(Or wherever it it you read it. Maybe you read my blog at your office. Or the pool. Or on a plane. Wherever you read, I bring it.*)
(*It being "quality writing and storytelling." Remember?)
Anyway, longtime reader(s?) of this blog will remember that earlier this year, I posted a story called "The Electronic Fish Tacos From Jupiter Save The Day??!?", a surprisingly-dark story about the end of the multiverses and subsequent creation of new multiverses that will serve as a springboard to future Seal Team i stories as those Amygdalans spread throughout the new creation. (If you haven't read it, DO!)
In that story, a computer known as Zero (created by Michael Offutt, on loan to me for the story) went mad and tried to save the universe, or destroy it, (the computer is insane, remember) by creating something based on a book it had just read:
"Unfortunately," the bearded man interrupted, "Zero has taken up reading."
Michael nodded. "A way to pass the time."
"Also unfortunately," the bearded man said, "Zero is not exactly bound by the ordinary literary conventions of reading, and tends to skim and start books and stories in the middle or, worse yet, to simply go by the covers or titles of the books." ...
"Zero," the bearded man said, leading Darth to the transporter module, "Had just begun skimming through John Steinbeck's works." ... Andrew said "Zero has created something that was intended to destroy the universe, based on a misunderstanding of John Steinbeck's work, but now that has reversed, unfortunately for us," but nobody heard.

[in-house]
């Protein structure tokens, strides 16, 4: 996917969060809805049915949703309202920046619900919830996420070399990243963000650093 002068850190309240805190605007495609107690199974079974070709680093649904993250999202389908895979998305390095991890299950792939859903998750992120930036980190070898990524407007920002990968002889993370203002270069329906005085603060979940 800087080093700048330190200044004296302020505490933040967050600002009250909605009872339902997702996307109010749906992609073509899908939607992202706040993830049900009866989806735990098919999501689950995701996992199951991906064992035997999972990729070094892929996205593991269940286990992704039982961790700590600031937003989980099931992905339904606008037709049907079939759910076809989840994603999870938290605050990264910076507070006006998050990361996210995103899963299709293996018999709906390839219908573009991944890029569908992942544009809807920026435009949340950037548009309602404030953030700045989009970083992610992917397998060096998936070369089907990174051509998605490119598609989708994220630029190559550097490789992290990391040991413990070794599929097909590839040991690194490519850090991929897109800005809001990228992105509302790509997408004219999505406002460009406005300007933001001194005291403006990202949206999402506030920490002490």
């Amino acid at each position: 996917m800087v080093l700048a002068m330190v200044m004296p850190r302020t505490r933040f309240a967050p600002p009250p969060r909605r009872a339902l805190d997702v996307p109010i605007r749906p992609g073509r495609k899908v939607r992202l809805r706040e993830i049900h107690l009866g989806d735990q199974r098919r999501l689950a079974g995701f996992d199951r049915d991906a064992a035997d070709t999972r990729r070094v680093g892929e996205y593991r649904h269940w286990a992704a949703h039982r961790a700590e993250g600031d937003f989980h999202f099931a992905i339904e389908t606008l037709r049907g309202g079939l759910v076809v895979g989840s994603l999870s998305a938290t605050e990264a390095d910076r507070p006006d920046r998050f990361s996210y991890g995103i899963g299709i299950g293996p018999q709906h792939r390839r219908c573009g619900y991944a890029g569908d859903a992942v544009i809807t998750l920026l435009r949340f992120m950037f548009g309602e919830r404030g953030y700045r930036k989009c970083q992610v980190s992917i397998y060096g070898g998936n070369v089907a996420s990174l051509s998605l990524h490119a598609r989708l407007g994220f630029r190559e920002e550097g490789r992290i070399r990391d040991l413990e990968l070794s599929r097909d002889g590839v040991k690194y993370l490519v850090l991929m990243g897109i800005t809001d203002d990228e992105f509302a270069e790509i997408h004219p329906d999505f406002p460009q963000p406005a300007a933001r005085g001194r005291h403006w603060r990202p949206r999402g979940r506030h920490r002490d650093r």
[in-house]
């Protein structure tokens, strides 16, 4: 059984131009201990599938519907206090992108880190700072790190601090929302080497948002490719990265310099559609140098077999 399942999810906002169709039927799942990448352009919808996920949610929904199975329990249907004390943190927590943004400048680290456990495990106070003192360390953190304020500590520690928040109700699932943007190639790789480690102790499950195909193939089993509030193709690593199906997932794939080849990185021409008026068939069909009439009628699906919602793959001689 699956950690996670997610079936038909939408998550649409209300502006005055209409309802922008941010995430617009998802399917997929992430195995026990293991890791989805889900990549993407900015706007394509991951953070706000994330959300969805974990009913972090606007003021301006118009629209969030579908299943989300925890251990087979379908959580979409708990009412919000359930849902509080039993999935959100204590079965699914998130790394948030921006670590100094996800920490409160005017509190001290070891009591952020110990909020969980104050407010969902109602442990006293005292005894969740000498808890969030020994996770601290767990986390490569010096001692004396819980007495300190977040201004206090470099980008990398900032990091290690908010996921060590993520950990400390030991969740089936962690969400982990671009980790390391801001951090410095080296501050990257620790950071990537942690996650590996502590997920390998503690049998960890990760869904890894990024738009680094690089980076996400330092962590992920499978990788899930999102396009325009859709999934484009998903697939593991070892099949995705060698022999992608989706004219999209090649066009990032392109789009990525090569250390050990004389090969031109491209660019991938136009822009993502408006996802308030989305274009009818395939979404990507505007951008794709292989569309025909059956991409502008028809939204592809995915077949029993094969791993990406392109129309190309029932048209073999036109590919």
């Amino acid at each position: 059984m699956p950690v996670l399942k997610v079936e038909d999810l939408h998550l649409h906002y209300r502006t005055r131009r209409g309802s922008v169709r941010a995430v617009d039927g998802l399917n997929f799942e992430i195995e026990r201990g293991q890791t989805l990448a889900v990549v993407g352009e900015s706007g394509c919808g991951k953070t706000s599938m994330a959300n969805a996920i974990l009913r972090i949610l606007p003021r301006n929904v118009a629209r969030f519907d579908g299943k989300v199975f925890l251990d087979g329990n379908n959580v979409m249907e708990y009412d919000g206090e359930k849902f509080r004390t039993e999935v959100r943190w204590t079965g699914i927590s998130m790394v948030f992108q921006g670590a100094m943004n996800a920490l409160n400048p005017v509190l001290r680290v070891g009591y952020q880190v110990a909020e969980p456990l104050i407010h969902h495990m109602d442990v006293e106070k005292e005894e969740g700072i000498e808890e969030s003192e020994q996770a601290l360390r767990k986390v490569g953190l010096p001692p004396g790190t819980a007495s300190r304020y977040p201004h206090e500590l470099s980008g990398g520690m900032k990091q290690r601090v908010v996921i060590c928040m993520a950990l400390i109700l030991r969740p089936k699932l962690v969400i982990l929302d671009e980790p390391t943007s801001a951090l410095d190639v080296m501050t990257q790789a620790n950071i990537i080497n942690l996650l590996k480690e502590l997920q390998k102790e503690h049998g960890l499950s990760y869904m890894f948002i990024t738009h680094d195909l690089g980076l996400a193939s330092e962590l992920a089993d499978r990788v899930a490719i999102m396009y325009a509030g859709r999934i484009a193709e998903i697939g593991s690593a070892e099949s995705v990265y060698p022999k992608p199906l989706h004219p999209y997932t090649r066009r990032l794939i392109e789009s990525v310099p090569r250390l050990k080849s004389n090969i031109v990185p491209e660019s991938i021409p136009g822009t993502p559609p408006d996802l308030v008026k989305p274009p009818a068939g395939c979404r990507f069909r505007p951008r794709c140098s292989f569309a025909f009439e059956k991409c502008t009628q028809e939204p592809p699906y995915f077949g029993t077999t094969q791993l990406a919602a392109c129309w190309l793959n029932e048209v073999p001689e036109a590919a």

What Zero created, of course, was "The Grapes Of Love," which are carnivorous sentient tiny grapes that fly around the universe destroying everything that is trying to destroy the machine that will save the universe. (Long story. Again, read it.)
SO ANYWAY WHAT DOES THIS HAVE TO DO WITH NEIL GAIMAN, right?
Yesterday, Neil Gaiman began one of those horrible Twitter games where people do dumb stuff for hours and hours and none of it is ever funny but people think it is. This game was "Title Swap," where you switch the words of a title of a book around, and it is every bit as painfully unfunny as that sounds, but here is how Neil Gaiman kicked it off:
Which is, I am sure, the sincerest form of flattery.